Combining politics and gardening in today’s lectures made sense, she said, because “I talk about how a public garden was used. They had parks like we have botanical gardens today; the gardens were used politically as well as for entertainment. Men would go walking together and they’d politic each other. So many of the people—because it was an agricultural society—really enjoyed their plants and so they would walk along politicking, and it would keep the blood pressure down,” she laughed.
A book she’s also found especially helpful in Colonial garden research is “Founding Gardeners: The Revolutionary Generation, Nature, and the Shaping of the American Nation,” authored by Andrea Wulf who spoke at Duke Gardens. She said, “You got the color and flavor of the period,” and added, she was giving tours for DAR at Duke Gardens on early public gardens. “We’d walk around Duke Gardens on Constitution Day, Sept. 17, wearing costumes, saying ‘Happy Constitution Day!’ and give out little American flags and historical garden tidbits to the general public. In conjunction, at 4 p.m. the carillonneur would play patriotic tunes at Duke Chapel.”
Of her work with DAR, “I was trying to tie in my love of plants as well as my love of history.” George Washington and Thomas Jefferson, she noted, both eventually tore out all of the imported European landscaping plants at Mount Vernon and Monticello and replaced them with American varieties. This was their statement in reflecting the aura and personality of America, she said. “They took pride in America and this included their pride in the plant life of their country.”
Loudon, who lives in Semora, NC, says that she is retiring from giving programs, her last one scheduled in February 2018. But she says, she hears from Triangle garden clubs out of the blue asking her to speak because, “The price is right; free is free. I say I’m done, but I’ll go put my wig on again.”
Durham VA chapel decorated with poinsettias for the Poinsettias for Veterans Project
that Loudon created and chaired beginning in 2009.
Loudon says, however, her crowning glory of garden club projects over the years was the creation of the “Poinsettias for Veterans” project she chaired for eight years at the Durham VA Medical Center.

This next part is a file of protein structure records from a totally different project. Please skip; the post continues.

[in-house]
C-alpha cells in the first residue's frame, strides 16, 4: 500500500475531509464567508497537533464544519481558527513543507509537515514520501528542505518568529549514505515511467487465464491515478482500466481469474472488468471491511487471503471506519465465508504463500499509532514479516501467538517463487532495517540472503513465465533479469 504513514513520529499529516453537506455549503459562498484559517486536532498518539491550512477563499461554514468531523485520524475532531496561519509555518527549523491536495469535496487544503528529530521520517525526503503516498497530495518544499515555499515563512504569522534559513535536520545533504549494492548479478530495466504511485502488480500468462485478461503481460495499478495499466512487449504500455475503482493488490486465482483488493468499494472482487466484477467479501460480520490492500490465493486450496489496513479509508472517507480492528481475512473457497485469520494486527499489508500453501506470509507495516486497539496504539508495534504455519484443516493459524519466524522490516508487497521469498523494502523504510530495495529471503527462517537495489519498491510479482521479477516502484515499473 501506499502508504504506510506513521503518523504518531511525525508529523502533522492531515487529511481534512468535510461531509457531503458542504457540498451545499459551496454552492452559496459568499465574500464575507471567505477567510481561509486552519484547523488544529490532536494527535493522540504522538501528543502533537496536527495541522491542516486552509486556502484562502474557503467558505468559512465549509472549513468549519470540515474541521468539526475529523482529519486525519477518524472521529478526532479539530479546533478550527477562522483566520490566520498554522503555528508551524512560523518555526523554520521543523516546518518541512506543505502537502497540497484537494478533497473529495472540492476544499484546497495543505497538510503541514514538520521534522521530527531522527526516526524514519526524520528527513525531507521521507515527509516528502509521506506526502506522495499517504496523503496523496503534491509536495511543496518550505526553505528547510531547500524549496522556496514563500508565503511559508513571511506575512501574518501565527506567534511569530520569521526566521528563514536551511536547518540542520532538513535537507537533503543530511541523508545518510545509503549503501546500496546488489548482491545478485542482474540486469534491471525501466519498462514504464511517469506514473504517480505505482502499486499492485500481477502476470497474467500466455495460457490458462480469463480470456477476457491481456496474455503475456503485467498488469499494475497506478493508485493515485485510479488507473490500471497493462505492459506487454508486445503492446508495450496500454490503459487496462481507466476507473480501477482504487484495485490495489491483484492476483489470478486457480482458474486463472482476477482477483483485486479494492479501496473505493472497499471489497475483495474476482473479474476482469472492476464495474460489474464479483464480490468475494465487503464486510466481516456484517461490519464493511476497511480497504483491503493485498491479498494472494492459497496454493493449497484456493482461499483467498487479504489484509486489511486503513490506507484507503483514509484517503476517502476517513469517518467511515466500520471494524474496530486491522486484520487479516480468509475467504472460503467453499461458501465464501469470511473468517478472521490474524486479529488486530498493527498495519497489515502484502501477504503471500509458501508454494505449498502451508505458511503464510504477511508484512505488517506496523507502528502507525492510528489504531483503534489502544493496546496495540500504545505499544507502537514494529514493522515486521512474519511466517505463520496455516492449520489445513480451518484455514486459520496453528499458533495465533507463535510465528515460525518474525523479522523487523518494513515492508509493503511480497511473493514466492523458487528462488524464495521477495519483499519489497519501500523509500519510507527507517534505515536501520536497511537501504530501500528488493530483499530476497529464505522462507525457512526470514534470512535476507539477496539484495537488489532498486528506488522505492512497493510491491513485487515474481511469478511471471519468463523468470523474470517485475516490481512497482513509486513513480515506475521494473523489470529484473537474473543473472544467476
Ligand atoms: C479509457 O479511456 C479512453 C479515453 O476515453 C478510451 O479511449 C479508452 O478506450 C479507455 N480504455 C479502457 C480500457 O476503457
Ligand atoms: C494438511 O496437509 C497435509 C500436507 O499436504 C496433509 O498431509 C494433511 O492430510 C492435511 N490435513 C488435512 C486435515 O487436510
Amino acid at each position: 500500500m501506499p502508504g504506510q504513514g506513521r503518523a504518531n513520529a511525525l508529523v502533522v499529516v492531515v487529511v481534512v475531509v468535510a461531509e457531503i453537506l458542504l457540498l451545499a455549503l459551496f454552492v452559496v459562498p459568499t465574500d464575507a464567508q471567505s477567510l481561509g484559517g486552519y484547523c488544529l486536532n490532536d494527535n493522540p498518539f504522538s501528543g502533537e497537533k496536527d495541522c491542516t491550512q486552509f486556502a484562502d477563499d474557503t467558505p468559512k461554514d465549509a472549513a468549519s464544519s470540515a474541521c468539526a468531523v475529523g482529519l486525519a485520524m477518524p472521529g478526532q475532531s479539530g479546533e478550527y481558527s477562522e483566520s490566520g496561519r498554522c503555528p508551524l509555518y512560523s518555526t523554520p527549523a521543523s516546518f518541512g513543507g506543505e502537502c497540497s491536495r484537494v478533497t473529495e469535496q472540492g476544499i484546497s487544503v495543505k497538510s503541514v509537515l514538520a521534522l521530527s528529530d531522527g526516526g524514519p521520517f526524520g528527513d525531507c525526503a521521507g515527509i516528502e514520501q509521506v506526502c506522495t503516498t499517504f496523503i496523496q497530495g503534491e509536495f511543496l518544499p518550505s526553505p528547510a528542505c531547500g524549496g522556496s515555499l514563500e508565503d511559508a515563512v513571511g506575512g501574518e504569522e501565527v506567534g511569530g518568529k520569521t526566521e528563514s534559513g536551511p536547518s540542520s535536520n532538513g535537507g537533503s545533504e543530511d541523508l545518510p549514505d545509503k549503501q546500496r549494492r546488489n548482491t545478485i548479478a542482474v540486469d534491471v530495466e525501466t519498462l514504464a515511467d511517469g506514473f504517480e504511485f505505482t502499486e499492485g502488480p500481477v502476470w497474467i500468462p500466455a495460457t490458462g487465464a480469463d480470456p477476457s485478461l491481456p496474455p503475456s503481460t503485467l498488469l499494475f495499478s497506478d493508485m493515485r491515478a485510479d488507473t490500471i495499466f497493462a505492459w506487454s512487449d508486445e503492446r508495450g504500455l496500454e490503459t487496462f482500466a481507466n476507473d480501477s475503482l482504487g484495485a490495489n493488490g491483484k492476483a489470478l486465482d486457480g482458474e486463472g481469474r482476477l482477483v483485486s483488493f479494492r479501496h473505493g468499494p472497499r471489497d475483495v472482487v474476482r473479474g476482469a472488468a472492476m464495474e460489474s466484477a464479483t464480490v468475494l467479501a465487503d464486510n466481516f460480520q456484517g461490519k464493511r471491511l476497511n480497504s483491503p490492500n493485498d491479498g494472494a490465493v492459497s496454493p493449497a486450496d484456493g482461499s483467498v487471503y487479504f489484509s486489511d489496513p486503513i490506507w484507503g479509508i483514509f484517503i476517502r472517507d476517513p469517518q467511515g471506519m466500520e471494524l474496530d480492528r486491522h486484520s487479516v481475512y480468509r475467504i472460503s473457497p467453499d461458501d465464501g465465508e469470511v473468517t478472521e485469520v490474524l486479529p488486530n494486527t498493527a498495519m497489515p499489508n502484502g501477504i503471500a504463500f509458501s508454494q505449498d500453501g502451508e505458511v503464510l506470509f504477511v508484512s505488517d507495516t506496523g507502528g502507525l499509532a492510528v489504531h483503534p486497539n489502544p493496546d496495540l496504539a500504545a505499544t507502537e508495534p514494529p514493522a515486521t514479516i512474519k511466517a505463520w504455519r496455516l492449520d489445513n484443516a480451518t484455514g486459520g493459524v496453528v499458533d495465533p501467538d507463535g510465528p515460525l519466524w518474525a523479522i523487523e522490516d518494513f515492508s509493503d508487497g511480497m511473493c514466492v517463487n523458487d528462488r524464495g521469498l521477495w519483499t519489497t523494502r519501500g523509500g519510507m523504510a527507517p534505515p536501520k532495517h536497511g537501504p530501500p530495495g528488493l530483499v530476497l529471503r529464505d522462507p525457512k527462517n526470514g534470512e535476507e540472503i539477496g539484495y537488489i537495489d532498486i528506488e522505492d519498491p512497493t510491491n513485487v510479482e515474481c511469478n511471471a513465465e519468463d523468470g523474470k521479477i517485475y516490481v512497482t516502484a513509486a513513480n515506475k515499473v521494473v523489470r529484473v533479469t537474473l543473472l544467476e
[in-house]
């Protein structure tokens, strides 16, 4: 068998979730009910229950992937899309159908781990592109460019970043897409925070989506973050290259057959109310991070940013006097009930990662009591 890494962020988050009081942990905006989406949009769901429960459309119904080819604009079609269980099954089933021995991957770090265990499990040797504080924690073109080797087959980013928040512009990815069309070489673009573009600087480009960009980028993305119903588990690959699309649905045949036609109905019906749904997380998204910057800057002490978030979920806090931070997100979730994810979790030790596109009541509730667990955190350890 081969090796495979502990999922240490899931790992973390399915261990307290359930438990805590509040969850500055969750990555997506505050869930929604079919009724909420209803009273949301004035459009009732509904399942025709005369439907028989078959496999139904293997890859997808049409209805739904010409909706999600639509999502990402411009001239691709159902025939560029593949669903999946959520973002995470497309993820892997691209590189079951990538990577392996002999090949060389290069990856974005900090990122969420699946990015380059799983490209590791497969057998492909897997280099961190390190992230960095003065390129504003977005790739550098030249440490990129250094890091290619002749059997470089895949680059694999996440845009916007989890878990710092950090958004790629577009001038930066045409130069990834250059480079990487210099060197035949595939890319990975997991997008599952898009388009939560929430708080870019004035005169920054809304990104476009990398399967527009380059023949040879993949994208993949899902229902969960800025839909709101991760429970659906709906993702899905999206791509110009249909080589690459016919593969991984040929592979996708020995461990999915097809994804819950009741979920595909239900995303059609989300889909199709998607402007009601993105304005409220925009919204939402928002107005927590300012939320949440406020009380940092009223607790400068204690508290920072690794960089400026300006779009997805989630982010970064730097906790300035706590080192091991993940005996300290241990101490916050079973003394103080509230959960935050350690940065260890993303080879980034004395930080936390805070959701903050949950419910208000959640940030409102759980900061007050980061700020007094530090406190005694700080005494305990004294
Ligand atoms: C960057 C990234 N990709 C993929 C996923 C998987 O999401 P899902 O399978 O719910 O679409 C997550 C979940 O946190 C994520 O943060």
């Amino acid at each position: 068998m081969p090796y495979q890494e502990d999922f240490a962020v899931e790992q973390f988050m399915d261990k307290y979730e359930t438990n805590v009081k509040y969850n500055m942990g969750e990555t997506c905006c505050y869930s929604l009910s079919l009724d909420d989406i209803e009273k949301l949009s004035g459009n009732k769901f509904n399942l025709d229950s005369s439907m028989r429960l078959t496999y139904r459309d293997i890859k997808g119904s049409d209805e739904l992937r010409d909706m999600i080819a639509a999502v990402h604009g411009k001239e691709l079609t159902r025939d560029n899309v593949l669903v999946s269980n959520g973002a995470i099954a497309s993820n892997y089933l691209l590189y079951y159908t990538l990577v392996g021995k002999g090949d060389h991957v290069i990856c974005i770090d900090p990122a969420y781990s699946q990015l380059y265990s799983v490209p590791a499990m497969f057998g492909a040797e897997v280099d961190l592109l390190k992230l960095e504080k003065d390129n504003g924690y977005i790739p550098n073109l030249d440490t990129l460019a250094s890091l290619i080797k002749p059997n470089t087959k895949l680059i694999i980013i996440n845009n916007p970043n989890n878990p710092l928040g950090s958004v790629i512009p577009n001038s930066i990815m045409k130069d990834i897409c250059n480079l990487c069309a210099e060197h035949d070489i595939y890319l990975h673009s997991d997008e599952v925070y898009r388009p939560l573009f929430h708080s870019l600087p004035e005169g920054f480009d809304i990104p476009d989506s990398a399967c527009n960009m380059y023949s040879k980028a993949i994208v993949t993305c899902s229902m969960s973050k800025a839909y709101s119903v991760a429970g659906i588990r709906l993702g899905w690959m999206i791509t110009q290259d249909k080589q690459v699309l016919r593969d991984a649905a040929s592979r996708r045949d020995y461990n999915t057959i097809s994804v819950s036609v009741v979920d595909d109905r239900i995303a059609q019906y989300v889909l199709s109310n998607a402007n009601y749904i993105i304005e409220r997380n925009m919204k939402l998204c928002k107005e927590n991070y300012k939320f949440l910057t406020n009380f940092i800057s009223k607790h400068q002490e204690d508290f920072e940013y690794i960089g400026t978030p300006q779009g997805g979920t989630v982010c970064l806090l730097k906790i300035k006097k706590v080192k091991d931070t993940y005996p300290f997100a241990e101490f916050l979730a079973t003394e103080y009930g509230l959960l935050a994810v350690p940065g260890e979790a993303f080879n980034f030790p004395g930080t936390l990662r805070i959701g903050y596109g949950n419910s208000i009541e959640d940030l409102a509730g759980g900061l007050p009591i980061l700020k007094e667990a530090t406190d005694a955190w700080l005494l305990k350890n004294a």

She tells the story of the time her husband and she were at the VA on Christmas Day in 2008 visiting a friend who was dying of cancer. After seeing the friend, she went to look at the chapel since she had never seen it, and she knew that the District garden clubs participate in the “Blooms for Veterans” project which provides a donated floral arrangement/plant to the chapel throughout their fiscal year.
“I went into the chapel and saw two of the sickest Charlie Brown poinsettias, and that was it! I said, ‘Lord help me, these Veterans need to have something to honor them,’” adding that the decoration of choice would need to be something that the US government would accept as Christmas but without looking outright Christian; it needed to be more secular in appearance.
She continued, “I wanted something that didn’t cost a fortune, and to have people honor their own family members and that’s how it came together. This was something that came from the heart and just bubbled up,” she said. She said she then got together with her “Army” over lunch and discuss the marketing and logistics of the project.
From 2009-2016 the VA chapel poinsettias sales grew to over 115 plants, and some had to be overflowed to other rooms.
“The only challenge with project is to get people to water the plants! Luckily I loved doing the watering when I lived in Durham. I got to know which club members sponsored a plant, and as I would water and clean the poinsettia, I liked to state a sentiment in remembrance of that serviceman like, ‘Thank you Sam, for serving. I bet you were a neat dad to so-and-so,’ or something personal to each plant, and it cheered the plants up! Whenever you talk to a plant it works. At the end of the day when you’ve taken care of 100 of them it makes you awfully proud of your country and the men who’ve served and kept us safe.”
Since Loudon moved to Semora, the Poinsettia Project for Veterans has been assumed by the Forest Hills Garden Club. Loudon, however, still has her creative hands busy leading the District 9 garden clubs, managing the GCNC website, participating in DAR events and her church group, and hosting endless other public engagements. Retirement for this passionate herbalist, historian, graphic artist and woman of boundless energy seems very unlikely.
S. Garland (1993). The Complete Book of Herbs & Spices (revised ed.). Readers Digest.
An. Wulf. (2012). Founding Gardeners: The Revolutionary Generation, Nature, and the Shaping of the American Nation. New York, NY: Vintage.